With two daughters in their early 20s, Jennifer Tory likes to think they won’t have to worry about a lack of women in senior roles, partly because of her career success — she’s been regional president of Greater Toronto for RBC for the past five years — but she knows there’s still a lot of work to be done.
“We’ve been championing it for a long time and it’s amazing we haven’t made more progress,” she said.
Even at RBC, where there is a real focus on the issue, there can be years where there is little change, she said. “It’s going to require us to have continued focus or it’ll backslide — the demographics will take care of that.”
Tory has been instrumental in the advancement of women and other diverse groups at RBC as a member of its Diversity Leadership Council. She has restructured regional market leadership roles to create development opportunities and built a pipeline of representative leaders by selecting five junior, diverse employees to develop and mentor each year.
“We have a plan but we revisit it regularly so it’s not just an add-on to our agenda, it’s actually part of how we do business,” said Tory, who also introduced strategic learning opportunities by supporting participation on external boards, committees and special programs for women and minorities, and by exposing talent to varied work experiences.
Tory’s passion and dedication to the cause were recognized recently by Catalyst Canada, which honoured three individuals for their championship of women’s advancement in Canadian business. Also recognized were Michael Bach, director of diversity, equity and inclusion at KPMG, and Monique Leroux, president and CEO of Desjardins Group.
“When we look at their individual records, we see three leaders who have really put their reputation, their influence, their credibility on the line in their organizations to help make a difference in the careers of women they work with,” said Deborah Gillis, senior vice-president of membership and global operations at Catalyst in Toronto. “They’ve done some really creative things organizationally in terms of programs that they’ve put in place, to ensure women in their organizations are given a real opportunity to take on leadership roles.”
KPMG sees progress in numbers
In 2007, KPMG took a look at thenumbers around women’s advancement into its equity partnership over a 10-year period.
“Quite frankly, they were at a glacier pace,” said Michael Bach, director of diversity, equity and inclusion at KPMG in Toronto. The numbers had moved about three per cent and were only at about 10 per cent to begin with.
By setting targets for women becoming partners at the firm, the rate has now reached 18 per cent and the proportion of women and visible minorities in new partner classes at KPMG has gone from 40 per cent in 2009 to 51 per cent in 2010.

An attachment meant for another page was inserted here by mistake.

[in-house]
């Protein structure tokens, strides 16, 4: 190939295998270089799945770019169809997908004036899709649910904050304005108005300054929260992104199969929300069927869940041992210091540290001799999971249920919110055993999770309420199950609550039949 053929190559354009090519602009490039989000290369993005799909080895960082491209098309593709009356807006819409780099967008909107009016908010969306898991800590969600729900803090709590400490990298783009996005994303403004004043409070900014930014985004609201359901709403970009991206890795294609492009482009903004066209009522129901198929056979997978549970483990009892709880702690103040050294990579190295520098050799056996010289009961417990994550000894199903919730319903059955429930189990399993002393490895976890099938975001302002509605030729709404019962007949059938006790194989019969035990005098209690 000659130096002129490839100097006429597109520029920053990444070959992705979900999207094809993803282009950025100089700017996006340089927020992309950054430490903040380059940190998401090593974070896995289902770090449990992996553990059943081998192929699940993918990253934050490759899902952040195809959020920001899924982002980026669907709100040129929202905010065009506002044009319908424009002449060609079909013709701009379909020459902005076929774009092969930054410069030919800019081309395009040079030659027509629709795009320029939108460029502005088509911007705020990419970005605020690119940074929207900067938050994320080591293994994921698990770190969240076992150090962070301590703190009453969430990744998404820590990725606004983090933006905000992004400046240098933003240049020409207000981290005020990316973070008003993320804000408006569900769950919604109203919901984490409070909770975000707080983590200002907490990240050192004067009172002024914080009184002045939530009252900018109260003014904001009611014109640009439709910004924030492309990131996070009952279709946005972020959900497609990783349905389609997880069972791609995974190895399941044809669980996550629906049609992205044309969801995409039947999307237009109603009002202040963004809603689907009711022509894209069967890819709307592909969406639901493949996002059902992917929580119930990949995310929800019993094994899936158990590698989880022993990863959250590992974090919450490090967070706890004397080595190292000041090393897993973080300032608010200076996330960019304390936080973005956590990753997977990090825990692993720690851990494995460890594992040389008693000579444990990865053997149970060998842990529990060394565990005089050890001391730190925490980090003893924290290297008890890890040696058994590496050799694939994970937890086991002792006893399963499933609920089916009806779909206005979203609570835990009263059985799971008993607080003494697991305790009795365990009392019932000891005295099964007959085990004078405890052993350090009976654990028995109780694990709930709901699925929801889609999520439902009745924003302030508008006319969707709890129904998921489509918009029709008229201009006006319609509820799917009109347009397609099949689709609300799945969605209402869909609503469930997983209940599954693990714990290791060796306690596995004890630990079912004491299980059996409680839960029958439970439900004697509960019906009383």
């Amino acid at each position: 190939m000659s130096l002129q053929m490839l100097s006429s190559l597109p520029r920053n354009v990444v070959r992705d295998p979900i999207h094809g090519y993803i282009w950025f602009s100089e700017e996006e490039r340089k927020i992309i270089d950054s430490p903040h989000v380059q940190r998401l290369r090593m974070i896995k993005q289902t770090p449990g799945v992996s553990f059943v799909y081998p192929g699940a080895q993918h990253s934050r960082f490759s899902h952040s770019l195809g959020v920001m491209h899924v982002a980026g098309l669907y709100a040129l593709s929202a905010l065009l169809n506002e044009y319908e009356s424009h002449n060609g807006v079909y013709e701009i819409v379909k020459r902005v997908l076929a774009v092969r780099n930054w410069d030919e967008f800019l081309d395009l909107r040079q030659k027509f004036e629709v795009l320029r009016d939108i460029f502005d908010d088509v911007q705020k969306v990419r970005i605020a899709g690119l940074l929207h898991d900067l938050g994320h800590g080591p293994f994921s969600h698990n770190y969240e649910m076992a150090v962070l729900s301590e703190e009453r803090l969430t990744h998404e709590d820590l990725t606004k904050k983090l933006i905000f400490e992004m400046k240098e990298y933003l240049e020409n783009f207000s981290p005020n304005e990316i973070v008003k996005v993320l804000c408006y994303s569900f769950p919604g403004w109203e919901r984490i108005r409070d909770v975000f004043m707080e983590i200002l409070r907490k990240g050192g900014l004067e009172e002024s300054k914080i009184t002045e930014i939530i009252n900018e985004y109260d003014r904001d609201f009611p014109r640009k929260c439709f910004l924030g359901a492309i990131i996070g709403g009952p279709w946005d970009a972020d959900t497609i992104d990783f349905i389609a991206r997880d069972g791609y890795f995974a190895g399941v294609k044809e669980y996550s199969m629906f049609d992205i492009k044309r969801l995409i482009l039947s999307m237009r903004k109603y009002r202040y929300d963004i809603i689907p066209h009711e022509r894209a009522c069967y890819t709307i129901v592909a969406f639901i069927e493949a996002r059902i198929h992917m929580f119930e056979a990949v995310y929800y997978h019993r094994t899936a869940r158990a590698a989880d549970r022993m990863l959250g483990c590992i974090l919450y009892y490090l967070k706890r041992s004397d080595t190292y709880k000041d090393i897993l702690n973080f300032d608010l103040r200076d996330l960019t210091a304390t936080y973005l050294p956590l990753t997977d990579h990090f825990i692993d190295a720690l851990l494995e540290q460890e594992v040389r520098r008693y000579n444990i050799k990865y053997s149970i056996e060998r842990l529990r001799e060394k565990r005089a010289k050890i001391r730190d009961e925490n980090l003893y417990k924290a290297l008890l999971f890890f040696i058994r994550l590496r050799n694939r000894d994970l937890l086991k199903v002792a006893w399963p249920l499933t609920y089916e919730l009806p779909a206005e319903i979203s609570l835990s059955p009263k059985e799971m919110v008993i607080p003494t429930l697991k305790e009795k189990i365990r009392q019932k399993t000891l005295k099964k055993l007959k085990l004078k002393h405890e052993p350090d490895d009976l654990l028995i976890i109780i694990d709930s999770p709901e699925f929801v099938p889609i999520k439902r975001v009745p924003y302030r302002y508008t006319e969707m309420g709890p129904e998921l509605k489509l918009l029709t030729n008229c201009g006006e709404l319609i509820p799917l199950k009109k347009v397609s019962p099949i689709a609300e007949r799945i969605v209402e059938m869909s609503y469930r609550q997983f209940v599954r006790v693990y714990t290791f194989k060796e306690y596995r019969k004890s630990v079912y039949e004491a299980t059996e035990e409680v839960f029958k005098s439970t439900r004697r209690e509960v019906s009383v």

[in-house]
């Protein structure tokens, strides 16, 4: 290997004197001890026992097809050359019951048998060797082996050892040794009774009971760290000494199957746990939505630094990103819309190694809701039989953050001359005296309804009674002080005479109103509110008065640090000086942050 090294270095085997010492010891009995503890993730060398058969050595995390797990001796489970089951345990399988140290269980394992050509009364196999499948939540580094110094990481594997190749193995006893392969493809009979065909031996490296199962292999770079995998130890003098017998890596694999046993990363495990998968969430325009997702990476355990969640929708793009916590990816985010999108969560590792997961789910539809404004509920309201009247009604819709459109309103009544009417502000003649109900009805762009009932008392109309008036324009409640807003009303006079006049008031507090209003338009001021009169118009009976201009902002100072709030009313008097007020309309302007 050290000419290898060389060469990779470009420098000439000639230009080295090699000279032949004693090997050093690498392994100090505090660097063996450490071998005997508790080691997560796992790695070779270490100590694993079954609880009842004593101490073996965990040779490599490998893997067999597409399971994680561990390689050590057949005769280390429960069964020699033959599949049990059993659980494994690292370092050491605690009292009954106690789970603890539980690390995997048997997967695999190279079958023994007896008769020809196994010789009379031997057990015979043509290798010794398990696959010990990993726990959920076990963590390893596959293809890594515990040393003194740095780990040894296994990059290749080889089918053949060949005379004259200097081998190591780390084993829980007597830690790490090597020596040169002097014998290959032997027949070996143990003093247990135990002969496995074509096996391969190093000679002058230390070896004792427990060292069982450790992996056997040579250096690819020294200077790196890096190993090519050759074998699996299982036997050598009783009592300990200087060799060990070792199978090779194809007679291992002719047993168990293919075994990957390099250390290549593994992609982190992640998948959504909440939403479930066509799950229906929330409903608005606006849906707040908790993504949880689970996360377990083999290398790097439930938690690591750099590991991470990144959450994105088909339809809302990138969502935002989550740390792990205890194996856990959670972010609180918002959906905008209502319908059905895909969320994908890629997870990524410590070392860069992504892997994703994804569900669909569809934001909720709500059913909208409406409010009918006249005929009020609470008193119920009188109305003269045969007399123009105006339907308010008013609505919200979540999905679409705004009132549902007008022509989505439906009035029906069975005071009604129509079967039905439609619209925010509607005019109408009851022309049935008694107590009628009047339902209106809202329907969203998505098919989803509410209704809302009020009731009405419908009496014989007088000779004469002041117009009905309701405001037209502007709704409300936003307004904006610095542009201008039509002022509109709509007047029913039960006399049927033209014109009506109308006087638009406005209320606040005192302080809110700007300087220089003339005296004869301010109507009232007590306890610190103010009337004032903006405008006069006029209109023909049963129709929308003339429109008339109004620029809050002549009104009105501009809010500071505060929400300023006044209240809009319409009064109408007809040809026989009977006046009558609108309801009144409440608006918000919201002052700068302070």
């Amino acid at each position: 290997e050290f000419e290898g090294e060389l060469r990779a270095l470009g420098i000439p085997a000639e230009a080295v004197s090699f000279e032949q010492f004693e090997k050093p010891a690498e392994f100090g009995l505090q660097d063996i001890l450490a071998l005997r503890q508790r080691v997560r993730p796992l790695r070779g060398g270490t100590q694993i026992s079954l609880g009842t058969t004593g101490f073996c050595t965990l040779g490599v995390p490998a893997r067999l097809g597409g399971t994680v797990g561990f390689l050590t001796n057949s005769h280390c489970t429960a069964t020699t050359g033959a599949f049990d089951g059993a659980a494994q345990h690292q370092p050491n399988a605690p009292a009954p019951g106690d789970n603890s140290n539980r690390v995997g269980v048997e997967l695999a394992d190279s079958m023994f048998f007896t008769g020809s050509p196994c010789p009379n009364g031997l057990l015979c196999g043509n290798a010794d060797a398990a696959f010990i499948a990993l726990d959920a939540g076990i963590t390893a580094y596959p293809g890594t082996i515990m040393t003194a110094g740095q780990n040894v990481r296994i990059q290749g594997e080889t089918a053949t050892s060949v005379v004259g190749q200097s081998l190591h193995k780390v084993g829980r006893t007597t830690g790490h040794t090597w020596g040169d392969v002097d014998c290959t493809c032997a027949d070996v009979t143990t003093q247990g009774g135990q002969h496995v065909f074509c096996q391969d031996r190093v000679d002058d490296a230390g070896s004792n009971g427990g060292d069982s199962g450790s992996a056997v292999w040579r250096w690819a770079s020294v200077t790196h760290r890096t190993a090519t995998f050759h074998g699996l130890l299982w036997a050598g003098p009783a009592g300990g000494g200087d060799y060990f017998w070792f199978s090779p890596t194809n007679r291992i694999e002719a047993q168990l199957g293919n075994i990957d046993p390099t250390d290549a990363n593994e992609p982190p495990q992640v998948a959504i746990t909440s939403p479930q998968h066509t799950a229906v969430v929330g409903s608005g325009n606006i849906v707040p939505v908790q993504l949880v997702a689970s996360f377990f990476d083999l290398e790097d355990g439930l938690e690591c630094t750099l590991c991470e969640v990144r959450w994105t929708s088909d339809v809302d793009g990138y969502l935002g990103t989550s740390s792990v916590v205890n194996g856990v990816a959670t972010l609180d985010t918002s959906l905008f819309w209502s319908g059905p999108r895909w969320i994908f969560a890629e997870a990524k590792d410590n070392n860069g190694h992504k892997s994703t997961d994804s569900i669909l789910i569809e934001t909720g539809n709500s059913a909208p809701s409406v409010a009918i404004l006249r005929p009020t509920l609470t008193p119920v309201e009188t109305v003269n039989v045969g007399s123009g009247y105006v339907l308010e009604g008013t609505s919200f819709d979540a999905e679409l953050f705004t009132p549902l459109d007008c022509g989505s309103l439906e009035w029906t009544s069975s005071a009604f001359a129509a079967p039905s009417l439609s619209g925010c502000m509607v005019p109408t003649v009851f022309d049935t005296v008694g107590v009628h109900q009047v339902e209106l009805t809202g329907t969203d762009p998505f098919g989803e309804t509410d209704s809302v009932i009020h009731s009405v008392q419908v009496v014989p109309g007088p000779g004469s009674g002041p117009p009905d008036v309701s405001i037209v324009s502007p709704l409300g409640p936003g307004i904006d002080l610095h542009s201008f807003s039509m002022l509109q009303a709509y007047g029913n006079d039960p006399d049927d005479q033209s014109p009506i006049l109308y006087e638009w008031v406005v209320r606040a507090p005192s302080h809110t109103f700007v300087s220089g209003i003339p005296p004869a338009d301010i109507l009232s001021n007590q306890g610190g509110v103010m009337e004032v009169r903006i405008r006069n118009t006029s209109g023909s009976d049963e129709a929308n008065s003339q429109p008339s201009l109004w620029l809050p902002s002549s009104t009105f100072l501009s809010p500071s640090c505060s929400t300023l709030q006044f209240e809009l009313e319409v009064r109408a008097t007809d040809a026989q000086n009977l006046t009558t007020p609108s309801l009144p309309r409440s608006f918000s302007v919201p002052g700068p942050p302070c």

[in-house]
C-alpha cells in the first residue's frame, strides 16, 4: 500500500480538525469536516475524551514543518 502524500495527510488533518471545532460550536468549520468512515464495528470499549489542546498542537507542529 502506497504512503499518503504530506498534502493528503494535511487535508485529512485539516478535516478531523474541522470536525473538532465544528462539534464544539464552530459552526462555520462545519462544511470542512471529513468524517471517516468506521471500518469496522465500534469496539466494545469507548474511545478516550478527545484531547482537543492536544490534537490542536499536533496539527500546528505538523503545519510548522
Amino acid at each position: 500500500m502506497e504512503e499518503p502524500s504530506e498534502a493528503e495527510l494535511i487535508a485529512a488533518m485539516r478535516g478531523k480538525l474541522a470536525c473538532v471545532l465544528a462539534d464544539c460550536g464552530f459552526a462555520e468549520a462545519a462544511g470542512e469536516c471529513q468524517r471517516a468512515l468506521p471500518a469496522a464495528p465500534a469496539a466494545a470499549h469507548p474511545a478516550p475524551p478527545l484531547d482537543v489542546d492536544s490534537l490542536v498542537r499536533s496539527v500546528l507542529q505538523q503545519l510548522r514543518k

“We obviously still have work to do but, since 2007, we have moved the dial and it’s because we’ve consciously thought about it,” said Bach. “This isn’t to say we’ve promoted anyone into the partnerships because of their gender or ethnicity, that’s far from it. It’s to say we’re looking at every single individual who we believe has potential and having open, honest conversations, giving them the tools they need to succeed and helping them to achieve that goal.
“If you don’t think about it, if you don’t have that kind of conscious approach, you tend to fall into your old patterns of, ‘Oh, I’m going to put my golfing buddy on the team.’ We’re a tribal people — we end up going towards that we’re most comfortable around, the least challenging for us.”
In looking at any number of studies, it’s been proven diversity within any team, whether it’s gender, ethnicity or thought, is much more beneficial to work than a homogenous team, said Bach.
“The reality is that the issue’s just not going to go away and it’s not going to solve itself and I think we’re kidding ourselves if we continue to have that attitude of, ‘Oh, you know, we just have to wait until the next generation.’ Well, yeah, we thought that about two generations ago and we’re still where we are.”
Leroux focuses on the pipeline
As the first woman elected chair of the board, president and CEO of Desjardins Group and the first woman to lead a top-10 financial institution in Canada, Leroux has taken steps to increase diversity at Canada’s largest financial co-operative group. She implemented an organizational restructuring, establishing 10 multidisciplinary task forces with equal numbers of men and women on each who came up with proposals around strategic projects.
“It was fantastic and from there, in terms of succession planning, we were able to identify interesting talent, people who were not so well-known by the organization, who were able to show they were able to contribute,” she said.
And when it was time to do a reorganization, Desjardins possessed improved knowledge of its talent base and was able to promote some of the women who were not in the succession funnel, said Leroux.
While focused on creating fair and transparent talent management processes, Leroux is also a mentor and sponsor to women, speaks regularly to women’s networks at Desjardins and has established several programs to build a strong pipeline of women in banking.
“One of the things that is very important in my approach and in our approach is to make sure we can identify diversity. It’s very important in each line of business, each major function, that we can see, ‘Do we have the right talent pool, do we have young people, middle-aged people, women, men, people from cultural communities?’ and we can see where we have gaps,” she said. “When we know there are gaps, we can, of course, start to work on those.”
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